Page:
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SunRocket's disgorgement of 200,000-plus subscribers has VoIP firms small and large salivating over the prospect of adding sought-after users, but it has also raised new fears about the technology's viability in the face of increasing competition.
Officially, SunRocket's liquidators have tapped 8x8 and TeleBlend (a subsidiary of USA Telephone that acquired SunRocket's VoIP assets) to transition the now defunct company's subscribers over to their respective networks.
8x8 said it would waive its start-up costs and offer a month's worth of service for free for SunRocket customers making the switch. TeleBlend is offering a 12.95 a month unlimited calling service to the duration of a SunRocket users contract. TeleBlend will also work with existing SunRocket equipment.
According to 8x8, SunRocket will communicate with its 200,000-plus subscribers through several emails and a voicemail campaign and suggest they sign up for 8x8's residential VoIP telephone service.
According to 8x8 CEO Bryan Martin, the firm has also made arrangements with its network operator to speed the porting of SunRocket phone numbers onto the 8x8 network.
"We've already seen many thousands more new subscribers," said Huw Rees, sales and marketing VP, 8x8.
Other VoIP providers not officially aligned with SunRocket's liquidation are nonetheless dangling offers in front of their stranded customers. Vonage has offered to waive activation and hardware costs for former SunRocket users and has seen a sharp up-tick in customer acquisitions, said chief marketing officer Jamie Haenggi.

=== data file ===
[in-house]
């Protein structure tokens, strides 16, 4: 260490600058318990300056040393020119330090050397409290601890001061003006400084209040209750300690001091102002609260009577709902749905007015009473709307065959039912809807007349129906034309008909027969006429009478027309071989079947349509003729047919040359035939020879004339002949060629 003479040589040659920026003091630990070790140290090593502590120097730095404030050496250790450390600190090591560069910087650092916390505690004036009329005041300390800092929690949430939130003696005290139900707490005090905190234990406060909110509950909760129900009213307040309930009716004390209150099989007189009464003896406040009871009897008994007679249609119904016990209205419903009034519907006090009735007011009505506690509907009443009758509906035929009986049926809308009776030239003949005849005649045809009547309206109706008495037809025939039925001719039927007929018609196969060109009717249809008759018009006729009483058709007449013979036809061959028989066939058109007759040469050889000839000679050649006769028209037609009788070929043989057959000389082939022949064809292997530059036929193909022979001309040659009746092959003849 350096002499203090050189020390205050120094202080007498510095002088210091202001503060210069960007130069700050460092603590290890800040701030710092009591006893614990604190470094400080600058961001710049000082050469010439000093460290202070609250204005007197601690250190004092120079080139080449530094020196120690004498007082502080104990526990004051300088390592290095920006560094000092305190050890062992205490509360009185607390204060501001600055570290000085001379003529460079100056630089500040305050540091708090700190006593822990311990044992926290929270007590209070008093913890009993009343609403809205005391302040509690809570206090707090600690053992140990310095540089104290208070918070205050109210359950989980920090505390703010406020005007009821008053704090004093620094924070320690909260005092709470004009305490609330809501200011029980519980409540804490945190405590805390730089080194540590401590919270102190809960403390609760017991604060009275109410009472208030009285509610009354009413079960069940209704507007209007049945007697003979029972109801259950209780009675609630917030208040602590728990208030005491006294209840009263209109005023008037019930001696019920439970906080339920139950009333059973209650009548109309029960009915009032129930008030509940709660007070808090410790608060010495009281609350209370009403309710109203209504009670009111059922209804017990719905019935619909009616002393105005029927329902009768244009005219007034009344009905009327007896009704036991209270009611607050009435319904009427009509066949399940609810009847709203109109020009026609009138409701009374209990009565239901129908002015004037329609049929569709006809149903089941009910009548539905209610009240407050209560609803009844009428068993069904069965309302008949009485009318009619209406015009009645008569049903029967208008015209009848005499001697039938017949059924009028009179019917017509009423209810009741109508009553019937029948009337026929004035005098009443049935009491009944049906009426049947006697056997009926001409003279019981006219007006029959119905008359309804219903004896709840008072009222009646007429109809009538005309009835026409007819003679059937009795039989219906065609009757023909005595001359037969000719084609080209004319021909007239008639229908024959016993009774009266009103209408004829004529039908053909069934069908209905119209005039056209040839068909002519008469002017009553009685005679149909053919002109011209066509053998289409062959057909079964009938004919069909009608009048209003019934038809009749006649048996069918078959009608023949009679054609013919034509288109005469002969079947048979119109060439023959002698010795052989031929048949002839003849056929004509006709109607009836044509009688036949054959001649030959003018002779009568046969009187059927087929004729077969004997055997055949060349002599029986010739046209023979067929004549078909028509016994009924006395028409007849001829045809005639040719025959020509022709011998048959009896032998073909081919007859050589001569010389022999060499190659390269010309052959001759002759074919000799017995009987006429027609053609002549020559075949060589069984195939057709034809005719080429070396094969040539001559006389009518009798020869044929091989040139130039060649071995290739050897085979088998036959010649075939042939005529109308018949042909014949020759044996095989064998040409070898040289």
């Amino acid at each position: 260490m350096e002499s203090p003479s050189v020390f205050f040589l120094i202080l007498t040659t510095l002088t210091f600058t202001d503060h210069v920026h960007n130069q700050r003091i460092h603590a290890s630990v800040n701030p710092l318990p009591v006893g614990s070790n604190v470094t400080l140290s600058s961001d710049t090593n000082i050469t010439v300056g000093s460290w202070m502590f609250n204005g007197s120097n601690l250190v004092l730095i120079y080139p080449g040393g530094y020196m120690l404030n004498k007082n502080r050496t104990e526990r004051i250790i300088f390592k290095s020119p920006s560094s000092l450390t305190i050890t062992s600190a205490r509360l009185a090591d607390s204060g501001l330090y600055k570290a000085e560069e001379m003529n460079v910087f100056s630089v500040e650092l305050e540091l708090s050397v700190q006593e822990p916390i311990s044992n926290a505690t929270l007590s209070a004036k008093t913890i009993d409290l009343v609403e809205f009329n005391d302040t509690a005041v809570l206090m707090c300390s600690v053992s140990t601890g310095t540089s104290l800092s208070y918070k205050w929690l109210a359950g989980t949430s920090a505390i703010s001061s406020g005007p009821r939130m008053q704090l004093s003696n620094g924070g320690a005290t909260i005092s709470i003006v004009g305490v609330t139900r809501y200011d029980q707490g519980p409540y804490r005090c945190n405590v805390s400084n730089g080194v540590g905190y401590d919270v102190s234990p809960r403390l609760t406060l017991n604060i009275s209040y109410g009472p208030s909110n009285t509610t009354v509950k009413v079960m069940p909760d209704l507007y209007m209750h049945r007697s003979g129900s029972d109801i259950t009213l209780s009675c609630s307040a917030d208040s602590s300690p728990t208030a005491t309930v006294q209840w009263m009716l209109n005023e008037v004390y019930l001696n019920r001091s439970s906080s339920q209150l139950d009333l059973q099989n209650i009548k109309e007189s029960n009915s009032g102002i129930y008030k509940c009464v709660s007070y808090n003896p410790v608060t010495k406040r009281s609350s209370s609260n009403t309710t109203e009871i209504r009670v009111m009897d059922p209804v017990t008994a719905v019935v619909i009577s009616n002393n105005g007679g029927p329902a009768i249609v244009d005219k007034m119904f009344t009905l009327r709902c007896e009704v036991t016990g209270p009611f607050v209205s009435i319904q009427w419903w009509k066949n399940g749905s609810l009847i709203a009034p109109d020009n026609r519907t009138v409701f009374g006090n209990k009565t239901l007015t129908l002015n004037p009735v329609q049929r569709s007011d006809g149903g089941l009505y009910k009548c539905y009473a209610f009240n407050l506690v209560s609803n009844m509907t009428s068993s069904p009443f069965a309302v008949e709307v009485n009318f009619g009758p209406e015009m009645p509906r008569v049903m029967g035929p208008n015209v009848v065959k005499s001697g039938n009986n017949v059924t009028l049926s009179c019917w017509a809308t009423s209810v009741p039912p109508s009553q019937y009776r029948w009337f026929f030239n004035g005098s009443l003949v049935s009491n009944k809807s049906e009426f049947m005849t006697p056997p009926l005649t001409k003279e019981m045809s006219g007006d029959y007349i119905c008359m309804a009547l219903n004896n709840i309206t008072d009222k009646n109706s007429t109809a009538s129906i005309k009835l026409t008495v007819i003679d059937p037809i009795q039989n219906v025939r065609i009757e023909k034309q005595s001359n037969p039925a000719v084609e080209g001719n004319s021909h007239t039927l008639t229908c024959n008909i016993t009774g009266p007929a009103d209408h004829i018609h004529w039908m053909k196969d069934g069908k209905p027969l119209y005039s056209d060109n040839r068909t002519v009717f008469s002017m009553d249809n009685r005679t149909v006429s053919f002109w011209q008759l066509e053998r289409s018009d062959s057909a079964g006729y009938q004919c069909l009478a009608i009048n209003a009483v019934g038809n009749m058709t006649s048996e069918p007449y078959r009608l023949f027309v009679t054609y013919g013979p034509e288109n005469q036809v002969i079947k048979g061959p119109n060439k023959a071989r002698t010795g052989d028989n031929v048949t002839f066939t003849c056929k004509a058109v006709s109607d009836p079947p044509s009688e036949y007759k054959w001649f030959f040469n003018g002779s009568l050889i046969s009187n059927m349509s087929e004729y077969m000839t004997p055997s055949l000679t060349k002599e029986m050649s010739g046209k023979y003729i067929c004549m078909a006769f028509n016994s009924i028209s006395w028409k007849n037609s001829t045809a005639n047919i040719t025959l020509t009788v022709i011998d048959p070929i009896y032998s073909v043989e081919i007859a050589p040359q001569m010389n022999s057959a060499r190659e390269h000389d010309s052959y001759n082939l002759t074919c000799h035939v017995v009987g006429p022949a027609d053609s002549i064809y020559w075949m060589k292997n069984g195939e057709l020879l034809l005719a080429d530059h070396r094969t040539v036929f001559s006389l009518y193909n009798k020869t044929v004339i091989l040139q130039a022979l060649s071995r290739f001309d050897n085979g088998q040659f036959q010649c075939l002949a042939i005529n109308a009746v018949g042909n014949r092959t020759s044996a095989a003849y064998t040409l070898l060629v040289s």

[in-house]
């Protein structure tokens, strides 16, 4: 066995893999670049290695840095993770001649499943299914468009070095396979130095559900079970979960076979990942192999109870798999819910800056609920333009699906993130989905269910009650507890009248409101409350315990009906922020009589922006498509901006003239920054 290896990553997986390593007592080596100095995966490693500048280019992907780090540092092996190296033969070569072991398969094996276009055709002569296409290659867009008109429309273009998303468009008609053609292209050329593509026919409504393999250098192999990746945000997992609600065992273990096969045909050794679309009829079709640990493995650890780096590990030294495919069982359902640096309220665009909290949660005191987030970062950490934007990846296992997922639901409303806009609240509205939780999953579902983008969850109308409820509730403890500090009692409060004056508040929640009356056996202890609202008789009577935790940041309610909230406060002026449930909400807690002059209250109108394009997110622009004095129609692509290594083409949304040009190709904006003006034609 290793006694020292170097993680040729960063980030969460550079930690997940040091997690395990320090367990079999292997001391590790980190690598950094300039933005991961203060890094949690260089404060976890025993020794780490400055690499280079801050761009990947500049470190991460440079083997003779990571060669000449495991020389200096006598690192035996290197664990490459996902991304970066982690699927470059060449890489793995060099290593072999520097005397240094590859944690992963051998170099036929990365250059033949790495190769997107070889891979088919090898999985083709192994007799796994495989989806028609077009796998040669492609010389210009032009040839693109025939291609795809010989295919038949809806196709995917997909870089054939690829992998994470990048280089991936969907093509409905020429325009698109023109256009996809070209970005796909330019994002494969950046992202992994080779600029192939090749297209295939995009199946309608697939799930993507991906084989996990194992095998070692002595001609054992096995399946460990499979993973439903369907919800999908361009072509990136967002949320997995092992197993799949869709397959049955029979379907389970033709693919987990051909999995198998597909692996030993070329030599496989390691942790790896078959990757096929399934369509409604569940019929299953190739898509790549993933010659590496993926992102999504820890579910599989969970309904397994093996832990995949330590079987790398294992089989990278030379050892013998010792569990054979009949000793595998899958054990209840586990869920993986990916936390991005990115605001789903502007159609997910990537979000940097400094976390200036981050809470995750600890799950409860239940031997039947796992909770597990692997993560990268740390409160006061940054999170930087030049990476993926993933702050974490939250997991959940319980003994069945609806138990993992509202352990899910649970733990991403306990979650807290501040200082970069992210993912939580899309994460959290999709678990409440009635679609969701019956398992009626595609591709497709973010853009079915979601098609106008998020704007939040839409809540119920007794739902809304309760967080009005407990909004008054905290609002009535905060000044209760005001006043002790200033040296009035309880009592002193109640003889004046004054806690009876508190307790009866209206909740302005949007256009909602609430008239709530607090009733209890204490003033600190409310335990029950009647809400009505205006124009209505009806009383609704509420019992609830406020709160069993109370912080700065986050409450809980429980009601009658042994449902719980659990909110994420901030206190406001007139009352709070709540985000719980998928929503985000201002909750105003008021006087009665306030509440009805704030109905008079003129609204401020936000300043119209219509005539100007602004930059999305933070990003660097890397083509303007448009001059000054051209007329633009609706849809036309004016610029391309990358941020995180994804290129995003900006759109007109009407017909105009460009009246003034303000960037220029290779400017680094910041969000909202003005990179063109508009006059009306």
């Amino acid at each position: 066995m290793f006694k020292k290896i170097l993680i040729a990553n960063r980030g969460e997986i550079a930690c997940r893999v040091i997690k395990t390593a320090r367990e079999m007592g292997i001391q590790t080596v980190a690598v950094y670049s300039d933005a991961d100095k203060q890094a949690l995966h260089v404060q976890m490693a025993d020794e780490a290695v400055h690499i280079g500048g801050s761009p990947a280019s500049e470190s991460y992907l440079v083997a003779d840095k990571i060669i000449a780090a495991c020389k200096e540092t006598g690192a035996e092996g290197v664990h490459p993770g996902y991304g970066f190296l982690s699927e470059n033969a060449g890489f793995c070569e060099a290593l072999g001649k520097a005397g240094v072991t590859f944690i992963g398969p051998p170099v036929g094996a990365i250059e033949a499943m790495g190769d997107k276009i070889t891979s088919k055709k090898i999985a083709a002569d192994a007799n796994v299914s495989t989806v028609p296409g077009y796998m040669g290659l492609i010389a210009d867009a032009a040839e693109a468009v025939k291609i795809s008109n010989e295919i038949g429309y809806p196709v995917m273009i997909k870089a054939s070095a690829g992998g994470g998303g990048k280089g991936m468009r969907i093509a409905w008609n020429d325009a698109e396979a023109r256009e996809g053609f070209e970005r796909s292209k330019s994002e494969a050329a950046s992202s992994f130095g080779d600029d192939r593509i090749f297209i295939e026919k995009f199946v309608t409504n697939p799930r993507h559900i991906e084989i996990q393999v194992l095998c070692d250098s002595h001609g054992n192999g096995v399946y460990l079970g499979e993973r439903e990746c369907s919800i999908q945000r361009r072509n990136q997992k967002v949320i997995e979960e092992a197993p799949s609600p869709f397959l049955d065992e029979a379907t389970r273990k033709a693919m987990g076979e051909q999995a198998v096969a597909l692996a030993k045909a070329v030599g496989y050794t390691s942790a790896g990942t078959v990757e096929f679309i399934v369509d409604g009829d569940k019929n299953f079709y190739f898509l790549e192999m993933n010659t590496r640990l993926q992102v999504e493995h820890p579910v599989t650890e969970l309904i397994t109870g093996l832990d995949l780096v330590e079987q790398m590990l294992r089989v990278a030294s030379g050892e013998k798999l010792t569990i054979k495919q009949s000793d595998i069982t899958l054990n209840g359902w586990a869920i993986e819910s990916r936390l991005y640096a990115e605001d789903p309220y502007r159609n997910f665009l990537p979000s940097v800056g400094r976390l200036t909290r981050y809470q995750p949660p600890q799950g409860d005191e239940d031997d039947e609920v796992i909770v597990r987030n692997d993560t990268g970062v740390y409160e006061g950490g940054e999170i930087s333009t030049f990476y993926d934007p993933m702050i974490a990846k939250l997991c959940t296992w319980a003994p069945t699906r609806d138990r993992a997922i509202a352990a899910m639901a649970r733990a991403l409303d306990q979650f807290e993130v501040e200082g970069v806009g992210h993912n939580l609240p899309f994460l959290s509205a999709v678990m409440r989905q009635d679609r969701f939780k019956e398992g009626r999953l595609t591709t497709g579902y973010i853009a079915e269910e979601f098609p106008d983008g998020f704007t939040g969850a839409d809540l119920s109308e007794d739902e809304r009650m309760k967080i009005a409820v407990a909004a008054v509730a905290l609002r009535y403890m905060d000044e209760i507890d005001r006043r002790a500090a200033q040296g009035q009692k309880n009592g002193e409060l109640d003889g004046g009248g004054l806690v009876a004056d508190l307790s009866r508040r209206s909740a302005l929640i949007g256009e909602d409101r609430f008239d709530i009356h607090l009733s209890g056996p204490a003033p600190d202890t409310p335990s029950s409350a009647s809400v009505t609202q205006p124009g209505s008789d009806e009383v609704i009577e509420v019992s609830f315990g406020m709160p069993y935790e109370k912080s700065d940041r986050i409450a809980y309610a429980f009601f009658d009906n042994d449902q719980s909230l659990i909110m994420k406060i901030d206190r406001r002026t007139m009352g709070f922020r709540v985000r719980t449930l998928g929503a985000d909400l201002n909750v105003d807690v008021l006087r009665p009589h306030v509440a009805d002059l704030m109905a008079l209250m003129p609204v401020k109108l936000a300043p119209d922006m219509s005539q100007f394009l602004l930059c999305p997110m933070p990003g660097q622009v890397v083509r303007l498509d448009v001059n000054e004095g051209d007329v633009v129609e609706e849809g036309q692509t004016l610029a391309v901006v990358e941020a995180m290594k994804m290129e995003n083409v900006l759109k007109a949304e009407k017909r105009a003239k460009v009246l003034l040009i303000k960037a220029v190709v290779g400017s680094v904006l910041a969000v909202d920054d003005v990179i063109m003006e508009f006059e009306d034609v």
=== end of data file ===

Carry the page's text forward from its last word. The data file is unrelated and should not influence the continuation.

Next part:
Smaller firms such as ViaTalk and Lingo have also offered to pick up SunRocket's abandoned users, with ViaTalk offering a contract buy-out.
While acknowledging the negative publicity of the SunRocket implosion, VoIP providers did not believe the episode would seriously harm the pure-play market.
"I think it is a cautionary tale, but hopefully this will make consumers do additional due diligence" when shopping for a provider, Rees said. Public companies, like Vonage and 8x8, provide a degree of financial transparency to help users vet prospective providers, he added.
"We were worried about how consumers would react," Haenggi said. "I think the way they handled the shut-down was a disservice to the industry. A phone is a person's lifeline."
That said, Haenggi doubted that SunRocket's demise would sour consumers on VoIP. "I don't think this is about pure-play VoIP. Other companies like AOL and Verizon have been in and out of this market. It's more about business models, infrastructure and scalability."
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